I didn't include the rest because the resale value is negligible on a nest egg of 1.39 million.

What I also like is that this approach tends to be pretty conservative. In other words, I am retiring on what I am currently making adjusted for inflation without touching my 1.39 million nest egg. This allows me to have a cushion for the unforeseen, take care of nursing home expenses, leave a little something to the people I love, and most importantly not be a financial burden.


September 22nd, 2008 at 06:22 am

If you have under $100,000, you money is safe. Since FIDC started, it has not lost a penny of any depositors money under the $100,000 threshold. Either your deposits will be transferred to another FIDC insured bank or FIDC will send you a check.

If you have over $100,000 in one account (there are multiple type of accounts you can have and I think each one has the 100k limit), the acquiring bank can buy the deposits in full or a percentage (even 0%) of the uninsured deposits. So even though, the deposit is uninsured, you have a good chance of getting something. Of course, I would recommend you keep within those insured limits.

FDIC has its own fund. All FDIC banks pay a premium to the fund. If the fund were to run out, FDIC has the ability to borrow as much money as it needs directly from the Treasury. There is interest charged to the loan.

Most of the bank failures do not cause the FDIC to take a loss. Indy Mac is an example of one where the FIDC will need to pay money. It currently looks like FIDC will need to pay 8.9 billion for the 32 billion bank failure.

All the talk about the FIDC fund drying up is because the reserve ratio (the funds balance divided by insured deposits) fell to 1.01 in June form 1.19 in March. The FDIC is forced to restore the ration back to 1.15, meaning banks will need to pay a higher premium in 2009.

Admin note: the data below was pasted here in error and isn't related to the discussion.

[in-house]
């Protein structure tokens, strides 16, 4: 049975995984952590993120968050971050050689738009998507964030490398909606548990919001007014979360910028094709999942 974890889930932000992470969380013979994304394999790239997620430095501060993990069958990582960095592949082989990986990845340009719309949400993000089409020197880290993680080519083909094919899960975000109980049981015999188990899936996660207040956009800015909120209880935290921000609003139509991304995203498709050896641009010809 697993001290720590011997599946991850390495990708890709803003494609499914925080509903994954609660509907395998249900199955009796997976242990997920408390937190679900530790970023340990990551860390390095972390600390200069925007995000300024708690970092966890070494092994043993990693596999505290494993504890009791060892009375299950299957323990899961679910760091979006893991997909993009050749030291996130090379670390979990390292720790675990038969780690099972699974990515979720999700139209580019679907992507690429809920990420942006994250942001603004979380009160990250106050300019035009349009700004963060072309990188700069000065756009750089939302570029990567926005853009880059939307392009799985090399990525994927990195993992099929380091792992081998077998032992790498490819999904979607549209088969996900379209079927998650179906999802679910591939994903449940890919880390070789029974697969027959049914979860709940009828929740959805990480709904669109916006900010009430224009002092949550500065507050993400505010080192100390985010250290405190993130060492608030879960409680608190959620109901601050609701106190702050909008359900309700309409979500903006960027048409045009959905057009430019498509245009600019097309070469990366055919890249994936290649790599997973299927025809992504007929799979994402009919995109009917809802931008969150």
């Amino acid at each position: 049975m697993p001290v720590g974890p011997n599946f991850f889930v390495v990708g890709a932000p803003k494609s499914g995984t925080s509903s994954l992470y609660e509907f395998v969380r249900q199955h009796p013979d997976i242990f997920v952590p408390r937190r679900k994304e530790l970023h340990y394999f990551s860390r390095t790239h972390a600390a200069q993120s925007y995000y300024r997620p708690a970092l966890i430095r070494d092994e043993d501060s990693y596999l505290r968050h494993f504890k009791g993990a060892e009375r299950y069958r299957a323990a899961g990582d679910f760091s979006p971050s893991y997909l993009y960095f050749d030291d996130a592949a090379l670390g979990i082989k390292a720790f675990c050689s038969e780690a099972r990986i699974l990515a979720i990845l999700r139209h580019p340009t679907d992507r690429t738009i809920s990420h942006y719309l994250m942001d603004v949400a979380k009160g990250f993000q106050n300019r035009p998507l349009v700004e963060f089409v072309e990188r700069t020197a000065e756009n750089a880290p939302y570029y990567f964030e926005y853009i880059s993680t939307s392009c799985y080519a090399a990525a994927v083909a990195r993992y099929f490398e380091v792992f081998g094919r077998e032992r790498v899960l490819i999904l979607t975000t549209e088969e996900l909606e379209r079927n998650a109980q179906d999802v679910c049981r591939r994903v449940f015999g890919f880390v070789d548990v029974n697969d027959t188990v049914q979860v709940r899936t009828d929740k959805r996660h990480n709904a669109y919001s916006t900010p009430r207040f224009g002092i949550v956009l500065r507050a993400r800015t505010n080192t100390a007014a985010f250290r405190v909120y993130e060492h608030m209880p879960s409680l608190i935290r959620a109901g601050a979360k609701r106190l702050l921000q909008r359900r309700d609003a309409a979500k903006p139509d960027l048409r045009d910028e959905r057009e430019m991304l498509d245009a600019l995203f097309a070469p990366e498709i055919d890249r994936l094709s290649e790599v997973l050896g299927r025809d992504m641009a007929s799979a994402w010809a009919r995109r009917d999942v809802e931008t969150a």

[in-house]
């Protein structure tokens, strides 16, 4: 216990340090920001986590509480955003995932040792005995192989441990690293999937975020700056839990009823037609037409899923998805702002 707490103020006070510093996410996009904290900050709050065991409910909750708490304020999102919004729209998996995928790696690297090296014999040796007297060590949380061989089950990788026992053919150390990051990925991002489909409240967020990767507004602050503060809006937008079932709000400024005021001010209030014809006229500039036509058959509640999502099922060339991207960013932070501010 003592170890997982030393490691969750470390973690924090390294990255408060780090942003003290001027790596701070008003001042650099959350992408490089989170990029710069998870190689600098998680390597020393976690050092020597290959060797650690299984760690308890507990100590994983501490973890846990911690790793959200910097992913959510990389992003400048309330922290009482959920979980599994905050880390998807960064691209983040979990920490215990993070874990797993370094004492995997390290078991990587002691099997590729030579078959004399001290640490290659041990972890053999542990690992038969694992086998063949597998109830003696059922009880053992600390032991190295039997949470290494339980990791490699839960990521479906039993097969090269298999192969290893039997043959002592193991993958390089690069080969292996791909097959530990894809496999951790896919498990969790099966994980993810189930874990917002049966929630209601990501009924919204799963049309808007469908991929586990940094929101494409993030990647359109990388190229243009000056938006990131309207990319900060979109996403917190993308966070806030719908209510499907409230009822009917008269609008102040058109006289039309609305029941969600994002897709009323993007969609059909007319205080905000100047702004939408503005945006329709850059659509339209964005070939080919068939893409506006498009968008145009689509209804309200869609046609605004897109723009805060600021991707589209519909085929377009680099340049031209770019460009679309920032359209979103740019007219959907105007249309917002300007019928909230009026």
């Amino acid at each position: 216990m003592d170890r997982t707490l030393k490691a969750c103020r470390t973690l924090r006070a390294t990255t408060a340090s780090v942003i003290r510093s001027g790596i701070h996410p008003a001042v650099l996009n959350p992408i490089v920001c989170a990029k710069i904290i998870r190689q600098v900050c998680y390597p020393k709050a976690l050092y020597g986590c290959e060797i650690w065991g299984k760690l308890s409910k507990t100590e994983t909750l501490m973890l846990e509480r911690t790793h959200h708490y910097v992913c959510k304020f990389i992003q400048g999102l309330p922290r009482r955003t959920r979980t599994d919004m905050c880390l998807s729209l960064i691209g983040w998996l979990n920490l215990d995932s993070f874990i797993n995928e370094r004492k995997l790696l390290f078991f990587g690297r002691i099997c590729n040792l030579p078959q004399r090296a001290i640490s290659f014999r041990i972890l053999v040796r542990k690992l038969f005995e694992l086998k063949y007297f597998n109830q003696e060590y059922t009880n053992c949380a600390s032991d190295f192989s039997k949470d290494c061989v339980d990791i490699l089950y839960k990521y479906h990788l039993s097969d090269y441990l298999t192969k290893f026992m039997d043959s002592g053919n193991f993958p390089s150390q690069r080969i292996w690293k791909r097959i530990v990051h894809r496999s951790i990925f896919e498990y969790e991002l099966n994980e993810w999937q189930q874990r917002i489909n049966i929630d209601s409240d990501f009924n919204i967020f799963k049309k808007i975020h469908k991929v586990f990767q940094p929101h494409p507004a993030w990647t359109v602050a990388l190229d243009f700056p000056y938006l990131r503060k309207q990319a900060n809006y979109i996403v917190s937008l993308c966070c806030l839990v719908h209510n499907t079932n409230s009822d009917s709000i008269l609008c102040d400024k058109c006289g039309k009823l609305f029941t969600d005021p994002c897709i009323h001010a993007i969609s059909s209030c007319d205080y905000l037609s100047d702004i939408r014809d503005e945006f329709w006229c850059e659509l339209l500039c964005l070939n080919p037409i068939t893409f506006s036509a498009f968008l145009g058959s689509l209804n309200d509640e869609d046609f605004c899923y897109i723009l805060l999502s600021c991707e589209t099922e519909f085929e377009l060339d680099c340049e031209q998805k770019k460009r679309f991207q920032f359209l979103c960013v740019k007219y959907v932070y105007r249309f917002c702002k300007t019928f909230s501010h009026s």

The decline from 1.19 to 1.01 was mainly due to 10.2 set aside for insurance losses. (This number does include 8 billion set aside for Indy Mac.)

This was the lowest level since 3/31/1995 when it was 0.98.

Sigh...Monster Up Day Setting up

September 19th, 2008 at 05:31 am

The futures are currently pointing to a huge up day today on top of the 400 point surge yesterday.

As I look premarket GS is up $32 to $140. STT is up $6 to $65. WM is up a buck to $4. Hell, Apple is even up almost $8. Oil is at $97.5 probably going down today. Gold is down $54.

So what happened? Is everyone drunk? Is it like someone about to jump off the ledge and the sun comes out?

"U.S. Treasury Secretary Henry Paulson and Federal Reserve Chairman Ben S. Bernanke proposed moving troubled assets from the balance sheets of American financial companies into a new institution. "


"U.S. officials are considering include establishing an $800 billion fund to purchase so-called failed assets and a separate $400 billion pool at the Federal Deposit Insurance Corp. to insure investors in money-market funds, said two people briefed by congressional staff. They spoke on condition of anonymity because the plans may change. "

Source: http://www.bloomberg.com/apps/news?pid=20601103&sid=am.XqrSCUntI&refer=news

AIG Deal and Changes to Naked Short Rules

September 17th, 2008 at 08:18 pm

AIG Deal

Just to be clear about the deal. It's an $85 billion 2 year revolving credit loan at 3 month LIBOR + 850 bps.

The loan is collateralized by all the assets of AIG which is estimated to be be about $1 trillion. Just the air leasing and foriegn life insurance division are estimated to be worth about $94 billion.

The other piece is a 79.9% equity stake in AIG, where the government can veto dividends to common and preferred shareholders.

Now the 3 month LIBOR is around 2.88. Or, the interest on the loan is 11.38%. That ain't cheap money and the government has enough power to liquidate the company and get their money first. But it did this to give AIG time to unravel and not have to put everything on a fire sale.